Erin & Ben from Chrisman Studios
Erin & Ben from Chrisman Studios
We are Erin and Ben Chrisman, the owners of Chrisman Studios which is based in Charleston SC and San Francisco. Two of our photographers are based in San Francisco, and our videographer is based in Santa Fe, New Mexico.
Most of us come from photojournalism backgrounds, having worked for newspapers before starting our individual wedding photography businesses. We have been shooting together since 2008 and have shot in more than 30 countries and all over the United States!
What inspired you to start your photography business?
Before Chrisman Studios, it was called Ben Chrisman Photography. Ben started his business in his garage after leaving newspapers. He was based in Santa Fe, which is a destination wedding location. His business grew quickly, and before long he was being asked to shoot weddings in California, Mexico and the East Coast.
Tell us about your photography business?
We are four photographers – Erin, Ben, Ryan and Mauricio – and one videographer – Vlad. We’ve been shooting weddings for a long time, and they’ve taken us all over the globe. We’ve photographed so many cultures as well – Chinese, Thai, Indian, Persian, Icelandic, Mongolian and even Bhutanese.
What inspires you artistically when you shoot weddings or couples?
We let every wedding be a blank slate. We come in with zero preconceived ideas about how it should go, and let the unique personalities and relationships inspire us and guide the kinds of photos we make. We love real moments, and when those real moments happen in beautiful, interesting light, the magic really starts to happen.
Tell us about your studio or home office setup?
We had a studio in downtown Charleston for several years, which we closed during the pandemic lockdown of 2020. We have gone back to our roots, working out of our homes and doing all of our shoots on location (or in a friend’s studio when we need to).
What does a typical non wedding workday for you look like?
Every day is different, and that’s what we love about what we do! Today, for example, Ben is in Columbia, SC doing a full-day marketing shoot for a law firm, and I (Erin) am home working on a wedding blog post, social media posts, and phone calls with prospective brides and grooms. In between everything, I’m researching flights for a wedding we have next year in Mexico, and one at the end of this year in Florida. Later this week we will present family photographs to a family we just photographed on the beach in Charleston (it was their vacation). And we’re working on logistics for a wedding and series of family sessions we are doing in the San Francisco Bay Area next month.
What is a typical wedding day for you?
That’s kind of all over the place too! Our last wedding was a four-day Indian wedding in California. For the rest of 2021, we have weddings in Healdsburg, CA, Nassau, Bahamas and Wellington, Florida. January has us in Costa Rica, Antigua and Miami. The pandemic has definitely brought us more small weddings, either elopements or weddings with 10-20 guests, which we love. We still love the excitement and fast pace of the bigger weddings, but the smaller ones give us a chance to slow down and focus on more subtle details and exchanges. It’s a nice change of pace, having a bit of both. We always start weddings photographing the bride and groom getting ready. And we generally stay till the end. Telling the complete story of a wedding day is so important to us – we like to be there for everything!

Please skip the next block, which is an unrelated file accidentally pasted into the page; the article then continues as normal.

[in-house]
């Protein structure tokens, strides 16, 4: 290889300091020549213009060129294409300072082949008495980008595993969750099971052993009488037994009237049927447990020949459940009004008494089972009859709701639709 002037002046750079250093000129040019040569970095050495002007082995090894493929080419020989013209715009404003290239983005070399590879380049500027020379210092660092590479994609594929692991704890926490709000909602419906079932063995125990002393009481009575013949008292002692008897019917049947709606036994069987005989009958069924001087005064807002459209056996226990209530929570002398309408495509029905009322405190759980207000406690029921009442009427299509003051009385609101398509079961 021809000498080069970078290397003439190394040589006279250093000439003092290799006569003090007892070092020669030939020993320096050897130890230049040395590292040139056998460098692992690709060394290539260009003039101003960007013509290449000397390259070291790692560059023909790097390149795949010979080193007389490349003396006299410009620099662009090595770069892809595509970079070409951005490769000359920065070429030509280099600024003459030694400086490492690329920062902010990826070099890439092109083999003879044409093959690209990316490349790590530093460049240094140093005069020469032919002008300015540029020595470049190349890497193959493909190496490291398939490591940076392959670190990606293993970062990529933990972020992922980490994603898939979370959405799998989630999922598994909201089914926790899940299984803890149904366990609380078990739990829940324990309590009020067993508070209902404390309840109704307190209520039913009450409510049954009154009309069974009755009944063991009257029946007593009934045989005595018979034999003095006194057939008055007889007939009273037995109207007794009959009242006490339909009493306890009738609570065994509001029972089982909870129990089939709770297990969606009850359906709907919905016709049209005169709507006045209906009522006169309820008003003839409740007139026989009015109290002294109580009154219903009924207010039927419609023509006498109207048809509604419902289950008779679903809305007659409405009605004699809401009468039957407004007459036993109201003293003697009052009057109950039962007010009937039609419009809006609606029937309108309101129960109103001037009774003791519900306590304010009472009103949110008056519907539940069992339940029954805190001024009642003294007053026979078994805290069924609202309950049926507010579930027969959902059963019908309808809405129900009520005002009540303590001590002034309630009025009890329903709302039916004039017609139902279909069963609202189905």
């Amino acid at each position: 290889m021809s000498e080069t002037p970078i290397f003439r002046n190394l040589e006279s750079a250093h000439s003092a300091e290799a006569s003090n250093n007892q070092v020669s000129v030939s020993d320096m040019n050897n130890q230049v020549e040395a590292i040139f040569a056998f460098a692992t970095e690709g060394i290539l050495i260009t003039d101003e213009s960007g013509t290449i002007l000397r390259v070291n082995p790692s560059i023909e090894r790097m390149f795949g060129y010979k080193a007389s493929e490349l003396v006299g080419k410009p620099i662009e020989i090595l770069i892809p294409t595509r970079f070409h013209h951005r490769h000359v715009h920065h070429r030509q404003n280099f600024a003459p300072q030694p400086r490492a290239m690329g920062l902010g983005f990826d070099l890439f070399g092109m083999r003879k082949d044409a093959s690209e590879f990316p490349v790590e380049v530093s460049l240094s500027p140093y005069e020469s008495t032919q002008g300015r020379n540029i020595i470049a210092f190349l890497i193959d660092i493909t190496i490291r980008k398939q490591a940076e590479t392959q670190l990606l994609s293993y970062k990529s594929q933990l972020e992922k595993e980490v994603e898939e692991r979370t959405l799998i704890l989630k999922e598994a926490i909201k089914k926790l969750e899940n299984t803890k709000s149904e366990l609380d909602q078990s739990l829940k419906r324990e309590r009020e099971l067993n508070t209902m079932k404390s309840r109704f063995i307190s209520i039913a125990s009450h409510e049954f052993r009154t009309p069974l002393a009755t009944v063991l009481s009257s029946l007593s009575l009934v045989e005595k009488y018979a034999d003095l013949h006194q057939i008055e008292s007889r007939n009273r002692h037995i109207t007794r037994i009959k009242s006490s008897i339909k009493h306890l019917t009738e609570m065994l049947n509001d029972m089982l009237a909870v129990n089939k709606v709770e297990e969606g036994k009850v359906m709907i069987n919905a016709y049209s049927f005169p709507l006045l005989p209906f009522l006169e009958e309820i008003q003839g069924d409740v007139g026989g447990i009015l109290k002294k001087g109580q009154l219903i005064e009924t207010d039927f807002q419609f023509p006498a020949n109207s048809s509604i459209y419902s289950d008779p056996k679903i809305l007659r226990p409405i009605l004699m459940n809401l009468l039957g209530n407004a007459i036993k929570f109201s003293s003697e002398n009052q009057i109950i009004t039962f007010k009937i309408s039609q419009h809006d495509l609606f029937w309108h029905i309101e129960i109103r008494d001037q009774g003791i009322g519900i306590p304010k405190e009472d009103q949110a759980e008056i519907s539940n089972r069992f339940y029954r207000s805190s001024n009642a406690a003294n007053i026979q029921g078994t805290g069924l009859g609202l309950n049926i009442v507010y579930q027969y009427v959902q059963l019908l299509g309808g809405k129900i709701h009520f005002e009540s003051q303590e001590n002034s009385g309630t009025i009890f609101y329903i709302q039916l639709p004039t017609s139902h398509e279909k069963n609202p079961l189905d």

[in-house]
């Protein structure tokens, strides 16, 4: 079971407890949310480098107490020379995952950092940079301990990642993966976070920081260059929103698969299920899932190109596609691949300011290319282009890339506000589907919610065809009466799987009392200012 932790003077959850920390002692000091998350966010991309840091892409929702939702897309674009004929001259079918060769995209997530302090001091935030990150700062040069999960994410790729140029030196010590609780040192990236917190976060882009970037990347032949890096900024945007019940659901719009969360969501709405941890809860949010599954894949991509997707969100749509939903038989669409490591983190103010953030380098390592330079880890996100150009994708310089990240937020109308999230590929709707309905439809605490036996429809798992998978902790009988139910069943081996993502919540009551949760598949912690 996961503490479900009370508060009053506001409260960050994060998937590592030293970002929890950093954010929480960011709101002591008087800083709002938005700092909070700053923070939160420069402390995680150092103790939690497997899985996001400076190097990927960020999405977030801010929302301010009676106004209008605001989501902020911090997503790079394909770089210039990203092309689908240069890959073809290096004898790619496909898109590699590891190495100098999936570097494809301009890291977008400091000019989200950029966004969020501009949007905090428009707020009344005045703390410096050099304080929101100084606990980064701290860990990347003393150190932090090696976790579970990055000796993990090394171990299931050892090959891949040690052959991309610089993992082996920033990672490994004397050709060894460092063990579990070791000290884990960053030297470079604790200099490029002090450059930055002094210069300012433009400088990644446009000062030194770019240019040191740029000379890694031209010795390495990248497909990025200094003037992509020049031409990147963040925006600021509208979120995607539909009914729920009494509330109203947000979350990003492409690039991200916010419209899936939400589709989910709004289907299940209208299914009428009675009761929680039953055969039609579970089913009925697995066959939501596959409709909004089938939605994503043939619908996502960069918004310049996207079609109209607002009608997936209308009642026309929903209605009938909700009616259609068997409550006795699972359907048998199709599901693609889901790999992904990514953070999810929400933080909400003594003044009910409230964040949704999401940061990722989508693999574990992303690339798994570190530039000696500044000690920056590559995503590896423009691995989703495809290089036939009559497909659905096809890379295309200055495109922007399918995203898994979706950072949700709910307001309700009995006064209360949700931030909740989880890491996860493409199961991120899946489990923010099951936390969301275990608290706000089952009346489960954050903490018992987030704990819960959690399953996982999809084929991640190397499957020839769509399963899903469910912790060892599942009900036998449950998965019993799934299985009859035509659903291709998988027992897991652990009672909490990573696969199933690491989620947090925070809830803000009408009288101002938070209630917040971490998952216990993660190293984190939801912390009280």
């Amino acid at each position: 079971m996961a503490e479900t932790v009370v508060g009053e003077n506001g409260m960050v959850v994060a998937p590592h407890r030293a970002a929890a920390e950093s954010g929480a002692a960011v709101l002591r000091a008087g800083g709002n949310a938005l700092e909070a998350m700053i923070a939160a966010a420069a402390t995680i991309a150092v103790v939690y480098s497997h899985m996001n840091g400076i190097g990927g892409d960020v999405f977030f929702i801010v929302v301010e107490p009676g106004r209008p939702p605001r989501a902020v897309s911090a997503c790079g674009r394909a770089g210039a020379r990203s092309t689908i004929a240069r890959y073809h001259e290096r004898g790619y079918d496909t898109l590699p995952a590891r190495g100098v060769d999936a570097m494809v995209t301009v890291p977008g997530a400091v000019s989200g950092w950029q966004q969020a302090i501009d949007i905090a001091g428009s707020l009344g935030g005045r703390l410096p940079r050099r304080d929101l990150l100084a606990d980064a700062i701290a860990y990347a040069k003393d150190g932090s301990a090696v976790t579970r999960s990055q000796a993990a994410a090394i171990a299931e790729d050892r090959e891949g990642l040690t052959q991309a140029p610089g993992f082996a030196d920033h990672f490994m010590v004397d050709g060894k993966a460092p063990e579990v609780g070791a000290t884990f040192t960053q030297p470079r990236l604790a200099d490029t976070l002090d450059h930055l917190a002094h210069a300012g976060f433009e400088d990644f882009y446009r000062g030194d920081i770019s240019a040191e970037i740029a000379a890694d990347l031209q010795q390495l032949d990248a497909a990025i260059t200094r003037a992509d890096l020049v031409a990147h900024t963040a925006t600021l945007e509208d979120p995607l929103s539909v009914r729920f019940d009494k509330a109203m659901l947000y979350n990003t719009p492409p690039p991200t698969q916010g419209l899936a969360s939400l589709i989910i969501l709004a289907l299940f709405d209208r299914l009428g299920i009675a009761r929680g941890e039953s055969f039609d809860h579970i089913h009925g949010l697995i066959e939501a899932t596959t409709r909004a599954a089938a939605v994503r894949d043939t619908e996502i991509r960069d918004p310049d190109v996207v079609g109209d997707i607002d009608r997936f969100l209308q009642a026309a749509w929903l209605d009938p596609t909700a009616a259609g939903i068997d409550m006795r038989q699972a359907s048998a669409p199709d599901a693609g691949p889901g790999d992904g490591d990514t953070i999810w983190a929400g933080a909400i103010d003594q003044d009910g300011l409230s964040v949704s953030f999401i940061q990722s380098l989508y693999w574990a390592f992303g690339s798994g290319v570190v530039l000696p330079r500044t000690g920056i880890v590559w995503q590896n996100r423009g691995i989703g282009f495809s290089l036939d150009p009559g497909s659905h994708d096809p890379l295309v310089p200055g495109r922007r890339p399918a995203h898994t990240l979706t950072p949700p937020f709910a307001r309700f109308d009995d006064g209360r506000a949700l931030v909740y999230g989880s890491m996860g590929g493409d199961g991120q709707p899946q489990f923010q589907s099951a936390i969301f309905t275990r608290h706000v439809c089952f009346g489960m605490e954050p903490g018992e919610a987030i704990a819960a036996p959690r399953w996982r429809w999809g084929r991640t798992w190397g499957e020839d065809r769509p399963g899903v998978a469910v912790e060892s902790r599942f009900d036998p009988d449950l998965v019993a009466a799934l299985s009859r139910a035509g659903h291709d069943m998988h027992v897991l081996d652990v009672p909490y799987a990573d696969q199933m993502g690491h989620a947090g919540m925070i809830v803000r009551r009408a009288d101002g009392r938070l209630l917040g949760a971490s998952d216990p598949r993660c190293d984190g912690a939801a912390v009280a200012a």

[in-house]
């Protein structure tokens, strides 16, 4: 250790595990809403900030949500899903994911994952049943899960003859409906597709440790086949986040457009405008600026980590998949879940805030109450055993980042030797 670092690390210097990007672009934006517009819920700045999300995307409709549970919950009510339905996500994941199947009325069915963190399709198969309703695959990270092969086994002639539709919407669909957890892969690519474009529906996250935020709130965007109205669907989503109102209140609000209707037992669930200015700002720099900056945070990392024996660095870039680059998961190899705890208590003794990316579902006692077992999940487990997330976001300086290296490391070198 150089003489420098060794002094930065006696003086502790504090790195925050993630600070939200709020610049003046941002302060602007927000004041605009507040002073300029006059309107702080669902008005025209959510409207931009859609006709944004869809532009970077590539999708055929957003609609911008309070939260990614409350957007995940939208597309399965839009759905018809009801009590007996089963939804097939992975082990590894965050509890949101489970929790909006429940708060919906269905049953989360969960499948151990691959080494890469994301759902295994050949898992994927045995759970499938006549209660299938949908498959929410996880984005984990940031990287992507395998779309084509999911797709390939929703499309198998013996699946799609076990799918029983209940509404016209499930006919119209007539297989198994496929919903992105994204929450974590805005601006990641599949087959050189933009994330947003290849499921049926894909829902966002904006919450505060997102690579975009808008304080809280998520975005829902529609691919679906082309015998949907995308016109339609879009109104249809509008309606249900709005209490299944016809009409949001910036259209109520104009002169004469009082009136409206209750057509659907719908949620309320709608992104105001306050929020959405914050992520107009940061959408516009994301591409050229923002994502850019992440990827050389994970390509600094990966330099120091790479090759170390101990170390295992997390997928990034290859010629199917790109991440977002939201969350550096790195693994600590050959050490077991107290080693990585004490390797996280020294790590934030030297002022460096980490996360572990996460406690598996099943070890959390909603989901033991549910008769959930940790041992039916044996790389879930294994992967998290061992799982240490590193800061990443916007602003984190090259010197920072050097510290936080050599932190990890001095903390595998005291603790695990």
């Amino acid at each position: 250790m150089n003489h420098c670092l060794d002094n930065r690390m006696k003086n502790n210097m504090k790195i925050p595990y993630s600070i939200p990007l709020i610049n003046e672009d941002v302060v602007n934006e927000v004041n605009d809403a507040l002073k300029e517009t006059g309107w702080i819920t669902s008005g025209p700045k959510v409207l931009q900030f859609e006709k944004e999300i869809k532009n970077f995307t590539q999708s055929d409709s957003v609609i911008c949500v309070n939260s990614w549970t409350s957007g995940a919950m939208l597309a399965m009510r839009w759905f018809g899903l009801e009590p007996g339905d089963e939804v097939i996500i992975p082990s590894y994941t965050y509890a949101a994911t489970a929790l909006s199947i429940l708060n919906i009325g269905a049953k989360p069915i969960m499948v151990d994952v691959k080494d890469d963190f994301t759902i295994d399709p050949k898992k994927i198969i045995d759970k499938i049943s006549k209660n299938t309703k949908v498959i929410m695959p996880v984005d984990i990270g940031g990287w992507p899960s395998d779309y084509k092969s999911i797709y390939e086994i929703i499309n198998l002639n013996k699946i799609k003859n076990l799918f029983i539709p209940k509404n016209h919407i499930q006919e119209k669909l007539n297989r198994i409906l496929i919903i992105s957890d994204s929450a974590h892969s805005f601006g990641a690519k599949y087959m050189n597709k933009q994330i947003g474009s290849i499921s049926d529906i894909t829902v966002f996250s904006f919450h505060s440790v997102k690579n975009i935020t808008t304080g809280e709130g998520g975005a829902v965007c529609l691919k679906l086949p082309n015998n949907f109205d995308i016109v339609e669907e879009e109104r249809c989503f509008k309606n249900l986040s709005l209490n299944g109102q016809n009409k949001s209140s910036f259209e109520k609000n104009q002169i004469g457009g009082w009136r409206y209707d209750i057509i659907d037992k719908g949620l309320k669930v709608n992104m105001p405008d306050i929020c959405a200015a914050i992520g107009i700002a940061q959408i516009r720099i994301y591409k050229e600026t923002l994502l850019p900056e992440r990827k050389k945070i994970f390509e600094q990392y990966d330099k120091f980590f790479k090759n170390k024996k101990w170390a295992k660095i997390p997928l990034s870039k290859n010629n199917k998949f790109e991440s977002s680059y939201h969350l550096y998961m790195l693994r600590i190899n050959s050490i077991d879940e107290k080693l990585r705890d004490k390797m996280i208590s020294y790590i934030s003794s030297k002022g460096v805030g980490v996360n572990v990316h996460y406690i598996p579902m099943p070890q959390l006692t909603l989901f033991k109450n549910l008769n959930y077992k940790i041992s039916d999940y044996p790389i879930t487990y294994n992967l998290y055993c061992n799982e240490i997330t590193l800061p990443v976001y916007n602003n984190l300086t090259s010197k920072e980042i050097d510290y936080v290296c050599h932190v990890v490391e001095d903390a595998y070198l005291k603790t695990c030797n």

How do you go about getting couples to relax in front of the camera?
We assume the couples we photograph are going to be our friends for the rest of our lives, so we treat them as such. We also talk with each couple, and even their parents when possible, ahead of the wedding to get to know everyone. When we all finally meet in-person (most of our clients are not local to us) we already have this great rapport. We also know what is uniquely important to them, and we know who the key players are, because we’ve had those conversations already.
Can you list the camera gear you bring to a wedding?
Ben, Erin and Ryan shoot with Fujifilm cameras. Mauricio shoots Canon. Vlad films mostly with Canon. We always each have some combination of 28mm, 35mm and 85mm lenses on our cameras. We use Profoto for all of our lighting, and HoldFast camera straps. We try to keep the gear as simple as possible – the essential pieces we use for every wedding – so we spend more time composing photos and looking for moments, rather than fumbling with gear. Paring down our gear is also helpful since we fly to probably 98% of our weddings and other shoots. Ben’s current favorite lens is Fujifilm’s 18mm 1.4. It stays on one of his cameras all day. Once we get a second one, it will probably be my favorite as well!
What is your process for culling and editing your images?
We cull our own photos in Photo Mechanic, and our editing is done in-house. We (Ben and Erin) have a retoucher here in Charleston, Matt LeGault. He handles everything from Lightroom to the heavier jobs of Photoshopping for our website, publications, client albums, print orders, etc. Mauricio and Ryan do all of their own editing.
How do most of your couples find you? And how do you marketing your business?
Most of our weddings come from referrals from past couples or from coordinators we have good relationships with. We have over 15 years’ worth of our work online through our website and social media, so often they find us through an Internet search.